Croatia, Italy, Lithuania, Bulgaria, Latvia, Portugal, Spain and Slovenia all now offer negative yields in the 2-year region of their euro yield curve. Croatia, which today remains only a fraction of a basis point in negative yield territory, is BBB- and well into the Emerging Market category, as would be many of the other recent additions to the negative-yields-club. The total amount of negative-yielding debt in the Eurozone alone surpassed €5tn earlier this month and is now well above the previous peak of €4.4tn back in Q3 of 2016. Around €3.5tn of this is from Germany and France but the remaining €1.5tn spans peripheral Eurozone and other European bonds.
Globally, negative-yielding bonds tallied to touch $13.5tn recently, with countries like Netherlands, Finland, Germany, Sweden and Switzerland now having between an 80 to 95% share of their government debt offering negative yields. A favourite of these is perhaps the Swiss 20-year zero-coupon bond trading at CHF 101.89. Paying 1.89% upfront to lock-in the next 2 decades of inflation risk (effective yield is -0.116% over the 20-year period) certainly is a sobering prospect for Swiss investors needing somewhere safe to put their capital. Other not-quite-negative favourites include Austria’s century bond yielding just 1.15% and North Macedonia’s EUR 2025 BB junk-rated bond offering just 1.55% yield to maturity. This new reality echoes an April-Fool’s article in the Wall Street Journal from many years ago, recommending the US Treasury issue zero-coupon perpetual bonds (which doesn’t seem that much less attractive than those listed above).
In such a low yielding environment, screening for value becomes vitally important. Avoiding poor risk-adjusted-returns means steering clear of negative yields, but it also means avoiding junk when it is trading at prices that are anchored – not by fundamentals – but by loose association to core-European low-risk debt. In many ways, this follows the similar pattern seen between 2000 and 2008, in countries like Greece that adopted the Euro, when the market overstretched to maintain historical yields: pulling Greek 5-year yields steadily down from around 7% to 3% (before of course reversing up to 40% by 2012).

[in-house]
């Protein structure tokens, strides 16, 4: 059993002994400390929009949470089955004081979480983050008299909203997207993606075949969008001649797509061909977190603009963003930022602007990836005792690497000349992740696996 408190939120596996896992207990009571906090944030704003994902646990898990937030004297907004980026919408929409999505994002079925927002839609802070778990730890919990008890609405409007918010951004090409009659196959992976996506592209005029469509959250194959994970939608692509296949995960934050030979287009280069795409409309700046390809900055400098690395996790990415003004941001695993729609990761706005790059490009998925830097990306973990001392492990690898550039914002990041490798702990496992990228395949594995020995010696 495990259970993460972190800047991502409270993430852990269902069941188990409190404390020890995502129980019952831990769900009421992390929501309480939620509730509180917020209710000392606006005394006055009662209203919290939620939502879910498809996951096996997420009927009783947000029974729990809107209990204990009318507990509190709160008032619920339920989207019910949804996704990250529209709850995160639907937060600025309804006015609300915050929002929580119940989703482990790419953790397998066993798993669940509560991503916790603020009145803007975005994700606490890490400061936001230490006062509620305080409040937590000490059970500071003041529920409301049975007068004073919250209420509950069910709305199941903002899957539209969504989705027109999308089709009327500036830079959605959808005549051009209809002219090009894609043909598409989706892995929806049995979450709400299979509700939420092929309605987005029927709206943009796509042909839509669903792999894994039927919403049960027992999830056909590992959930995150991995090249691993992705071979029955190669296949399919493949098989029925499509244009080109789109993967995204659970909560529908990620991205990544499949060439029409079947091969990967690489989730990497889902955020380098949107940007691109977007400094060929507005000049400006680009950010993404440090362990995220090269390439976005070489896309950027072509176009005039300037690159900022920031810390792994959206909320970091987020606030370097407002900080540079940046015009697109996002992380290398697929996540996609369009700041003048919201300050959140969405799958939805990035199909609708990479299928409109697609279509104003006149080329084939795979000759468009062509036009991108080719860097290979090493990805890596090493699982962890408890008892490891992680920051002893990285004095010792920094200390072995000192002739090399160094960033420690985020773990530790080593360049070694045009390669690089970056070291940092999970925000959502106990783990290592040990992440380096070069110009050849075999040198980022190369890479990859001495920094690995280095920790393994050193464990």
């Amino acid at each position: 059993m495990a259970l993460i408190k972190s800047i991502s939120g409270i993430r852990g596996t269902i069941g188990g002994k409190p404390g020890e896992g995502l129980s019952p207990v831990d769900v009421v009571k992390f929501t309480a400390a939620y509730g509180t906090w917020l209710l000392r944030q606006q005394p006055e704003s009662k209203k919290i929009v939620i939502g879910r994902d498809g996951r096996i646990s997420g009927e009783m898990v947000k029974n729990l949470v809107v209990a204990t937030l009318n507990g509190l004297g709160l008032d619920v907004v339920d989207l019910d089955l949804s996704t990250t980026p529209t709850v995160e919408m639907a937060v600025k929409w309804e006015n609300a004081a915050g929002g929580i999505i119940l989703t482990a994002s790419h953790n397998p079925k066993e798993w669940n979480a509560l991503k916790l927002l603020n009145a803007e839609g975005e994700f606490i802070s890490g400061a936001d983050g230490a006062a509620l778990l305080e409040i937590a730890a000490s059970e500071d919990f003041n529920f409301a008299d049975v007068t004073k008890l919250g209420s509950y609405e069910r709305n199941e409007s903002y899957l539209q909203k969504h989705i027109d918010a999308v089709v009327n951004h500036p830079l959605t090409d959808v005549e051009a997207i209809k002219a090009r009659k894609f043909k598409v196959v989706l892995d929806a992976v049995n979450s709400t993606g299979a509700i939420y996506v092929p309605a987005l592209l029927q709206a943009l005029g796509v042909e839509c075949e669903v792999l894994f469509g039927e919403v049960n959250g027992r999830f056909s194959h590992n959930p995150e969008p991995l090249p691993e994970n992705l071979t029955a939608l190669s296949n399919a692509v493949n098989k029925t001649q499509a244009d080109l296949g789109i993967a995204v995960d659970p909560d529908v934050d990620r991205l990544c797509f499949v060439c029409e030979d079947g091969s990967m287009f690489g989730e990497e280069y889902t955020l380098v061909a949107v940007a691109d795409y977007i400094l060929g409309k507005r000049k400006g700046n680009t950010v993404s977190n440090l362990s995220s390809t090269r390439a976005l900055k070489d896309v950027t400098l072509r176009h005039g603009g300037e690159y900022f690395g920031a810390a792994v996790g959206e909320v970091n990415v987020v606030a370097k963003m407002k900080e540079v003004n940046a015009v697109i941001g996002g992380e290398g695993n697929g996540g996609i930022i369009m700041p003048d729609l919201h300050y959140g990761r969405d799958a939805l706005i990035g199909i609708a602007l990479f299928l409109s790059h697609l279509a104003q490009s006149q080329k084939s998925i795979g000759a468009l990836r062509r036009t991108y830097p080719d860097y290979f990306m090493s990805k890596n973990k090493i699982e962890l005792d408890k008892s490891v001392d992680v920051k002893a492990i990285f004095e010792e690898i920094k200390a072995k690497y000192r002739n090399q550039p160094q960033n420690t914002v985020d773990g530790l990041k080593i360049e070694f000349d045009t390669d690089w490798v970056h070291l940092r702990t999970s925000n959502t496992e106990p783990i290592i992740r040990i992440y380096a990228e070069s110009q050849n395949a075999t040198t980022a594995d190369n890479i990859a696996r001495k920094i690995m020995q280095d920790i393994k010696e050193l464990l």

Arguably, one better risk-adjusted option for increasing yield in the EUR bond space is in oil-rich nations that are strategically tapping the current low yields: not primarily to service their deficit, but to diversify future oil revenue into the global economy. These and other value-driven opportunities still provide a range of positive yielding credits, from high-investment-grade issuers, within countries with little to no Net Foreign Debts. This is certainly preferred to hoping for protection by diversifying across a combination of junk and negatively-yielding assets that have been historically correlated and in aggregate provide near-zero yields. With central banks worldwide already having cut rates over 700 times in the past decade, they are running low on the necessary power not only to boost inflation – in an ageing and debt-laden world – but will also be weaker in protecting against potential shocks.